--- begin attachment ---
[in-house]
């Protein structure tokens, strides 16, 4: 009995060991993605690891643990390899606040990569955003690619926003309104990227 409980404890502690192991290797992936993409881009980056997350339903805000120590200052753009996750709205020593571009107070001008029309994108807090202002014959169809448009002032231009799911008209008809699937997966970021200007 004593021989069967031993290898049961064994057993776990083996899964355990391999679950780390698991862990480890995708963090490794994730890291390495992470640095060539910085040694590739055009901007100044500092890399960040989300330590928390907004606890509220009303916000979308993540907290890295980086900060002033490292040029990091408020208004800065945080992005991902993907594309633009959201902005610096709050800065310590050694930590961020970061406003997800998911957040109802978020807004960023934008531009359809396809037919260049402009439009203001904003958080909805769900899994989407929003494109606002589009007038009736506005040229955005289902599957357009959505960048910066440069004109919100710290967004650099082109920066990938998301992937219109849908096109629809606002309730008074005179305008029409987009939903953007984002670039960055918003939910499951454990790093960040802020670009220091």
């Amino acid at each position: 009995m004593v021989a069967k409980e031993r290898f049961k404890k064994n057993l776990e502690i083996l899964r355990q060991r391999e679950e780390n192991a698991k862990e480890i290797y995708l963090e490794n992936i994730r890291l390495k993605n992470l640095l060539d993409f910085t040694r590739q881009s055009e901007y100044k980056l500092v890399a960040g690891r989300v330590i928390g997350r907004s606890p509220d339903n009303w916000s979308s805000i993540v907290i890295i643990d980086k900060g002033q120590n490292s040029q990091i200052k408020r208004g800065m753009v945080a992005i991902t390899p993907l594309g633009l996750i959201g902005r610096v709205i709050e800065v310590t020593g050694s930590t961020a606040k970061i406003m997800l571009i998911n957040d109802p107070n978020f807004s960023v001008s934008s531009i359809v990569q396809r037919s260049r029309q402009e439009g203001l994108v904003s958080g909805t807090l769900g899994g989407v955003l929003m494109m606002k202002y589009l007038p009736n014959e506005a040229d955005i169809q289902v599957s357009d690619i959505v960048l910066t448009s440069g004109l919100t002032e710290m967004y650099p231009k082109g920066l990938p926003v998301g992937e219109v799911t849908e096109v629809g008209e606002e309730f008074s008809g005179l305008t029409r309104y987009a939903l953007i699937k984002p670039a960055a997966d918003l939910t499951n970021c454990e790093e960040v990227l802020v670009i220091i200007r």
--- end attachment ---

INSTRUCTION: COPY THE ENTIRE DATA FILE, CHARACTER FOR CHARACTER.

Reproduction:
[in-house]
């Protein structure tokens, strides 16, 4: 009995060991993605690891643990390899606040990569955003690619926003309104990227 409980404890502690192991290797992936993409881009980056997350339903805000120590200052753009996750709205020593571009107070001008029309994108807090202002014959169809448009002032231009799911008209008809699937997966970021200007 004593021989069967031993290898049961064994057993776990083996899964355990391999679950780390698991862990480890995708963090490794994730890291390495992470640095060539910085040694590739055009901007100044500092890399960040989300330590928390907004606890509220009303916000979308993540907290890295980086900060002033490292040029990091408020208004800065945080992005991902993907594309633009959201902005610096709050800065310590050694930590961020970061406003997800998911957040109802978020807004960023934008531009359809396809037919260049402009439009203001904003958080909805769900899994989407929003494109606002589009007038009736506005040229955005289902599957357009959505960048910066440069004109919100710290967004650099082109920066990938998301992937219109849908096109629809606002309730008074005179305008029409987009939903953007984002670039960055918003939910499951454990790093960040802020670009220091």
């Amino acid at each position: 009995m004593v021989a069967k409980e031993r290898f049961k404890k064994n057993l776990e502690i083996l899964r355990q060991r391999e679950e780390n192991a698991k862990e480890i290797y995708l963090e490794n992936i994730r890291l390495k993605n992470l640095l060539d993409f910085t040694r590739q881009s055009e901007y100044k980056l500092v890399a960040g690891r989300v330590i928390g997350r907004s606890p509220d339903n009303w916000s979308s805000i993540v907290i890295i643990d980086k900060g002033q120590n490292s040029q990091i200052k408020r208004g800065m753009v945080a992005i991902t390899p993907l594309g633009l996750i959201g902005r610096v709205i709050e800065v310590t020593g050694s930590t961020a606040k970061i406003m997800l571009i998911n957040d109802p107070n978020f807004s960023v001008s934008s531009i359809v990569q396809r037919s260049r029309q402009e439009g203001l994108v904003s958080g909805t807090l769900g899994g989407v955003l929003m494109m606002k202002y589009l007038p009736n014959e506005a040229d955005i169809q289902v599957s357009d690619i959505v960048l910066t448009s440069g004109l919100t002032e710290m967004y650099p231009k082109g920066l990938p926003v998301g992937e219109v799911t849908e096109v629809g008209e606002e309730f008074s008809g005179l305008t029409r309104y987009a939903l953007i699937k984002p670039a960055a997966d918003l939910t499951n970021c454990e790093e960040v990227l802020v670009i220091i200007r």